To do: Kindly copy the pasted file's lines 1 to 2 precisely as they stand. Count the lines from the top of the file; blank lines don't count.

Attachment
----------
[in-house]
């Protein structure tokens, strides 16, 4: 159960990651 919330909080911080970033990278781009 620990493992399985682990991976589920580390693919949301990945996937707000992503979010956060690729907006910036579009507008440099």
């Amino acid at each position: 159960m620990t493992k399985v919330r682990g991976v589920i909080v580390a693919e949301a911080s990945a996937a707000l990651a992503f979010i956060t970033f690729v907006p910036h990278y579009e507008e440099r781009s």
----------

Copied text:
[in-house]
């Protein structure tokens, strides 16, 4: 159960990651 919330909080911080970033990278781009 620990493992399985682990991976589920580390693919949301990945996937707000992503979010956060690729907006910036579009507008440099």